Wolf Team succeeded in making a fun and compelling roster of heroes to play as, but they failed to balance the game in terms of challenge properly. The two primary elements  of how a character functions are the spells he/she can cast and the weapon he or she wields. In most cases one of these factors is far too powerful. Jedda’s second level magic can kill even bosses in just a few hits, Diane‘s weapon can destroy groups of enemies before they even appear on screen, Erin’s weapon destroys everything almost immediately, and Bead’s magic is so over the top I’m not even sure what to say about about it. Through most of the game players will only really take damage if they fail to pay attention or find themselves in situations that their character is not equipped to deal with effectively. Items are also overpowered and a bit too plentiful in single player mode. You can stock up on life saving tools like Dolls (which can revive you after death) and Lamps of Life simply by exploring a bit, so it’s easy to stay alive in this game. There’s also the Potion of Invincibility, which nearly breaks the game by allowing the player to become invulnerable at will. At least Wolf Team limited the amount of spell casts and items a player can hold. Absurdly powerful items tend to be rare as well, which preserves some modicum of balance.

   Arcus Odyssey at least becomes more difficult as the game progresses, which keeps the experience from becoming a bore. In fact, the game requires some getting used to at first and there’s a fairly big challenge spike in the last three acts. Despite the challenge spike, most experienced gamers will not find themselves attempting a stage more than a couple of times. While I enjoy tough games, I found that Arcus Odyssey’s more casual challenge level actually made the game more enjoyable in some ways. It also makes it more accessible to players who don’t enjoy a steep difficulty incline and want to more or less relax while blasting  baddies.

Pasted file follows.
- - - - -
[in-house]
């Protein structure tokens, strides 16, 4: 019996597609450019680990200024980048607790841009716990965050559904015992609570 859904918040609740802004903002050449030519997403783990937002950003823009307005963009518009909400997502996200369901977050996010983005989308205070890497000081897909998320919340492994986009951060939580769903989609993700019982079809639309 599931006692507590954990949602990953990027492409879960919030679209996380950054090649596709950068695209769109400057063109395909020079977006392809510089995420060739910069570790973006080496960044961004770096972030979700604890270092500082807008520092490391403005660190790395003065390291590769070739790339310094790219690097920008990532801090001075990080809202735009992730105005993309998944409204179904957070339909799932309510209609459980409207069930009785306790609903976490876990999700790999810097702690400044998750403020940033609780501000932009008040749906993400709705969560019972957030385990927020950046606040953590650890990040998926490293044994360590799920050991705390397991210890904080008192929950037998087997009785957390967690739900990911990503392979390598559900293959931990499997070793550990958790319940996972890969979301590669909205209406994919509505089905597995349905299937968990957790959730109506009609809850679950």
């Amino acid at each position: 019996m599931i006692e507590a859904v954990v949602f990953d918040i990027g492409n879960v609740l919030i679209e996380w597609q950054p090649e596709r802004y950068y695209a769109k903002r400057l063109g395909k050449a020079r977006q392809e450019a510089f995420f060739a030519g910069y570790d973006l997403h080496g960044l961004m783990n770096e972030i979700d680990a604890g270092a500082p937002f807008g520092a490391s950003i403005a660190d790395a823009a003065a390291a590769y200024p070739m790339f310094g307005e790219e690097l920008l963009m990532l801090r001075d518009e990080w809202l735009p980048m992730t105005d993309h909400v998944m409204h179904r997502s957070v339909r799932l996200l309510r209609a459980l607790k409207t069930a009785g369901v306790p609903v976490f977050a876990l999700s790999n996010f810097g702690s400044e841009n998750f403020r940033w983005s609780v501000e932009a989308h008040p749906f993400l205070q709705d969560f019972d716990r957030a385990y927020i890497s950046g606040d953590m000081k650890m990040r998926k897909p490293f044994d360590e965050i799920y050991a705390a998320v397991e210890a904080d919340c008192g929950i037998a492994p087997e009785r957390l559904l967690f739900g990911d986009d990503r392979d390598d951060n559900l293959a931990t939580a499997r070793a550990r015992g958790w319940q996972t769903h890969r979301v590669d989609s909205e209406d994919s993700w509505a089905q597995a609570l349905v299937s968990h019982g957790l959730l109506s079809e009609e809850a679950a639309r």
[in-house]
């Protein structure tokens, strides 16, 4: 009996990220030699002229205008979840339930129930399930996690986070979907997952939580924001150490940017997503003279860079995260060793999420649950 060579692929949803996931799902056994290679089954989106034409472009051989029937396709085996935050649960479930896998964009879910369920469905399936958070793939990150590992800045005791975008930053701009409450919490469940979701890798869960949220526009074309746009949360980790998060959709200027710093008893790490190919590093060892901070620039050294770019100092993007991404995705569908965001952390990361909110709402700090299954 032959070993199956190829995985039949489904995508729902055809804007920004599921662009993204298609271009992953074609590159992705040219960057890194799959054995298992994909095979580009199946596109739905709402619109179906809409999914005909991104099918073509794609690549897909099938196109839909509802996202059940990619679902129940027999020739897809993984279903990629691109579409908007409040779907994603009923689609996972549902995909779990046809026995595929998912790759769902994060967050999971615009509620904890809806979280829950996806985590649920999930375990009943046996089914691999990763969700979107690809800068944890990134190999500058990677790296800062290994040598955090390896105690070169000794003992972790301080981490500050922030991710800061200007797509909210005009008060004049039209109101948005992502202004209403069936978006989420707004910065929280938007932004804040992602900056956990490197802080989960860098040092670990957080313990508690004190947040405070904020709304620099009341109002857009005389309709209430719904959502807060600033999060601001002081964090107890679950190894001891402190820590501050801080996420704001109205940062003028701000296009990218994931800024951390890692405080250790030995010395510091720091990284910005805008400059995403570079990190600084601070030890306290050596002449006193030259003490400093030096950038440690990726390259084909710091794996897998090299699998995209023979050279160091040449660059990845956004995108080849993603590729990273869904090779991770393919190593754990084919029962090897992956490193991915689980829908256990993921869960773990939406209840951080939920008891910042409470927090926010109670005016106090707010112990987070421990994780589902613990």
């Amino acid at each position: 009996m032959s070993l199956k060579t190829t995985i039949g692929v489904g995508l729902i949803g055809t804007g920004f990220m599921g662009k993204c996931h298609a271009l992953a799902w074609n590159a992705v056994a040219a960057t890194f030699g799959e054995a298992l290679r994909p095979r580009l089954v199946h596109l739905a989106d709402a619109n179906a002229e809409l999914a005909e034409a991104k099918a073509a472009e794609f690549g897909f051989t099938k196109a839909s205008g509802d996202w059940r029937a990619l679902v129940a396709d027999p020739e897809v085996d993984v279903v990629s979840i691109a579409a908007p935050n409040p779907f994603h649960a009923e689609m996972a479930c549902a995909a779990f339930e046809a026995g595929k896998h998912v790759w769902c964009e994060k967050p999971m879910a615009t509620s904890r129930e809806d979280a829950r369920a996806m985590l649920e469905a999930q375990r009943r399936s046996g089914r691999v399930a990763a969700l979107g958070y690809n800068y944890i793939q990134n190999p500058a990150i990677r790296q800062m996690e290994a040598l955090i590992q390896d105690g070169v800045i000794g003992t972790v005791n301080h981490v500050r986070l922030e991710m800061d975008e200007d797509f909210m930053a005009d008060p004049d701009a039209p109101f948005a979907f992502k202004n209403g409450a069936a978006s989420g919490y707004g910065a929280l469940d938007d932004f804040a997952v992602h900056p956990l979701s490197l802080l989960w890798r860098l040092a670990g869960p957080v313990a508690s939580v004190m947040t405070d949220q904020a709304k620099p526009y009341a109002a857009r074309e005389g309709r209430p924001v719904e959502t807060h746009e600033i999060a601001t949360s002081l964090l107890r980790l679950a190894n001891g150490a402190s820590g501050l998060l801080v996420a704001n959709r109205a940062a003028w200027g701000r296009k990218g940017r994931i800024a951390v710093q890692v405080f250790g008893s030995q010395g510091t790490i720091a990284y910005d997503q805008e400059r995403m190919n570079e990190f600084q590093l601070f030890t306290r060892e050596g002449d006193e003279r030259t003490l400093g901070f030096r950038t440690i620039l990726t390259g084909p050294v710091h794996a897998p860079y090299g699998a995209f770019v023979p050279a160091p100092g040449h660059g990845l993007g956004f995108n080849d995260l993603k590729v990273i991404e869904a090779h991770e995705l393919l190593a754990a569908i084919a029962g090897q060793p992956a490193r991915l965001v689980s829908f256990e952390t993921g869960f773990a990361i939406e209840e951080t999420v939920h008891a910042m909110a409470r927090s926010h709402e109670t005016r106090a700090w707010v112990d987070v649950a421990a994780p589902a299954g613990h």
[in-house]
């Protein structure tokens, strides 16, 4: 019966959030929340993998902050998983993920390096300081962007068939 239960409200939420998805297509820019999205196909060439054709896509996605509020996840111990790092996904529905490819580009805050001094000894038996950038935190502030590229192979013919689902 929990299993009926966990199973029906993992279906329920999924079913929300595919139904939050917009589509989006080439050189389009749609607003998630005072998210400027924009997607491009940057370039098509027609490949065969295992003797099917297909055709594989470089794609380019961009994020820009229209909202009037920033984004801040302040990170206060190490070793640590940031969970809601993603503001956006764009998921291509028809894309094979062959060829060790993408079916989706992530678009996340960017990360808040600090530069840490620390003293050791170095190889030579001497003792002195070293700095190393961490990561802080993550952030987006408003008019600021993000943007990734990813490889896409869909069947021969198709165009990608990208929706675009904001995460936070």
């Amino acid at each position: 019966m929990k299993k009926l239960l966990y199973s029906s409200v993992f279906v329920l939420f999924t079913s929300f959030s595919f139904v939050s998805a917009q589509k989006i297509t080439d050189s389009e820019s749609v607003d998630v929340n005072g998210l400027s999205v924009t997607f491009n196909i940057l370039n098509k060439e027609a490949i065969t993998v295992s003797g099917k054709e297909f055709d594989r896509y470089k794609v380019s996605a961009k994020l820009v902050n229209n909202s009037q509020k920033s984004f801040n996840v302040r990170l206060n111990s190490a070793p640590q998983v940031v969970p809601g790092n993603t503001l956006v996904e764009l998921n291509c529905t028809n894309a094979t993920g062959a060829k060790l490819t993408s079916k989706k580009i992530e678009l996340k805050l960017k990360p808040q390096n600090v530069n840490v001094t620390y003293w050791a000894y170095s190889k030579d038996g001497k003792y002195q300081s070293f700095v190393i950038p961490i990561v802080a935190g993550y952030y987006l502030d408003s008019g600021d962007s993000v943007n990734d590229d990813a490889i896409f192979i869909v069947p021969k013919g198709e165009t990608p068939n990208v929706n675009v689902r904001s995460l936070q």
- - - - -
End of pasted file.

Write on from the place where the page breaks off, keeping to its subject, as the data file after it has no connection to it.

The enemy and boss design is generally pretty good, but most monsters don’t give a “tell” of any sort before attacking, so you have to react quickly. This usually works in the game’s favor since you will probably get hit by stray bullets often. Given all of the resources available to the player, the somewhat unfair monster design isn’t much of an issue, however. The bosses don’t give an indication of when they will attack either, but they often follow a pattern. Some of the bosses are rather interesting to fight if you limit yourself to not using powerful abilities, but for the most part they are push overs thanks to the over powered abilities available to the player.

   The levels in Arcus are fairly interesting and fun to explore. There are plenty of boxes filled with goodies to be found, the monsters change from one area to the next, and there are often mini quests you will need to complete in order to progress, which keeps the game from being a series of dashes from one exit to the next. You’ll even interact with other characters a bit and who you encounter will change depending on the choices you make. I was even surprised by some of the events that transpired with the stages, but much of what you will see is standard fantasy/anime stuff.